“Jesus laughed.” With all the tragedies of our world today—the bombing at the Boston Marathon, the collapse of a garment factory in Bangladesh, the horrific tornado that flattened Moore, Oklahoma, to name just a few—it may seem a little strange to be thinking of Jesus laughing. But laugh I’m sure he did, and I find myself wishing that at least one of the gospel writers had penned the words, “Jesus laughed” at least once. I grew up with a sober Jesus. And I’m afraid I often preached a sober Jesus. Very sober. Very serious. Of course, it’s true that in story after story, teaching after teaching, Jesus is presented in all four gospels as a very sober, very serious man. Nowhere is there a recording of Jesus’ laughter. Jesus does tell his listeners at one point that those who mourn now will one day laugh. But we never see or hear him laughing.
And that seems strange to me. And yet not so strange either. Jesus was, after all, the “man of sorrows,” one “acquainted with grief”—and not just his own grief, but the grief of every one of us. From early on in his active ministry Jesus was aware that one day he would face a cruel death. Aware that he would one day serve as the “lamb of God who takes away the sins of the world.” So yes, in a sense, it’s really not so strange that we don’t see or hear Jesus laughing in the gospel stories. He did carry a very heavy load through his life.
But he must have laughed. For while his life was truly a difficult one, his task immensely sobering, he did love and affirm life. All of it. Spoke of lilies and sparrows. Was a frequent guest at dinner parties. And loved children. Held them and blessed them. And all of this without a laugh? With face rigidly set in somber stone? I don’t think so.
For when “the Word became flesh,” that Word didn’t just take on our somber moods, our gravity and grim solemnity. That Word took on our sorrows, to be sure, but took on as well our laughter and our joy, our dancing, our delight. And that Word came to be with us, to relate to us, in every aspect of our lives—the happy as well as the sad, the joyous as well as the somber. That Word came to affirm that all of life is sacred, and I think that herein lies the importance of picturing Jesus laughing at times. It can be all too easy to isolate our “religious” life in a somber realm of darker colors and drab tones, to be open and aware of the Word living with us almost exclusively in a sepia world isolated from our fuller lives. And wonderful as it is to know that the Word made flesh does indeed walk with us in all our sorrows, wonderful to know that this Word weeps with us as we watch tragedies unfold in our lives and around our world, it’s also wonderful to know that this Word also shares our joys. To know that this Word longs to skip and dance with us to make our every laughter deeper, fuller, richer, an echo of the joyous laughter of the God who looked with delight on all that God had made.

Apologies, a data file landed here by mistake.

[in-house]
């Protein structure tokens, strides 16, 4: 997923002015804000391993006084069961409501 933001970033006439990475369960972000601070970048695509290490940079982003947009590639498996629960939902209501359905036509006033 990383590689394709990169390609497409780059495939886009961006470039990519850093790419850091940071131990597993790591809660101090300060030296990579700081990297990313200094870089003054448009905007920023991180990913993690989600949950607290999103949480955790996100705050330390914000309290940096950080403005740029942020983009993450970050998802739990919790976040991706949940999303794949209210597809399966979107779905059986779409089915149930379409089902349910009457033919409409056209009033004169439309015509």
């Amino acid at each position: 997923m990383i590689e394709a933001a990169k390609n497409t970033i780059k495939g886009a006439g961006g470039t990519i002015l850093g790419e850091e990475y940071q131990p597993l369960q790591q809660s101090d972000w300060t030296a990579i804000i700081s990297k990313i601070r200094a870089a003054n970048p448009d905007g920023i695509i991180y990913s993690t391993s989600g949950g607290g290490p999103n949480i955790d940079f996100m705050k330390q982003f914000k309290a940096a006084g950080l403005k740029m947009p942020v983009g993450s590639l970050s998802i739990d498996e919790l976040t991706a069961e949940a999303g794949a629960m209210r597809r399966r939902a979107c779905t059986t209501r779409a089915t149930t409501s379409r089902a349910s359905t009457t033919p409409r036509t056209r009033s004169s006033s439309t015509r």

In almost all classical depictions of Jesus, Jesus is pictured as a deeply solemn man. Note Rembrandt’s pensive portrait above. And grateful as we can be for all these rich classical images, I’m also grateful to the contemporary artist Jean Keaton who has reverently moved beyond this classical art to capture some of the joyous laughter of our Lord in her art. In a number of beautiful pencil drawings, she depicts the delight that I’m sure was very much a part of Jesus’ life. These drawings give us a fuller sense, I believe, of just who Jesus was in his time here on earth—a man acquainted with grief, to be sure, but a man also who echoed the joy of God in his smiles and his laughter. Here’s a sample of her work, and you can see more at her website: http://www.jeankeatonart.com.
To be sure, faith is a serious matter. To be sure, faith in the Christ of the gospels calls for sober commitment. To be sure, faith is never to be taken lightly. But I do believe that our faith and life will be ever so much richer as we become better acquainted with the Man of Sorrows who not only bore the weight of our sadness and our sinfulness, but who also laughed with joy at the goodness of life as he walked the earth so long ago. Who continues to walk with us today. To challenge us at times. To comfort us at other times. And yes, to laugh and smile with us as well, whether we are responding to the needs of those struck by a natural or man-made disaster, or are simply relishing the beauty and the joy of life in this lavish, exuberant world in which we live.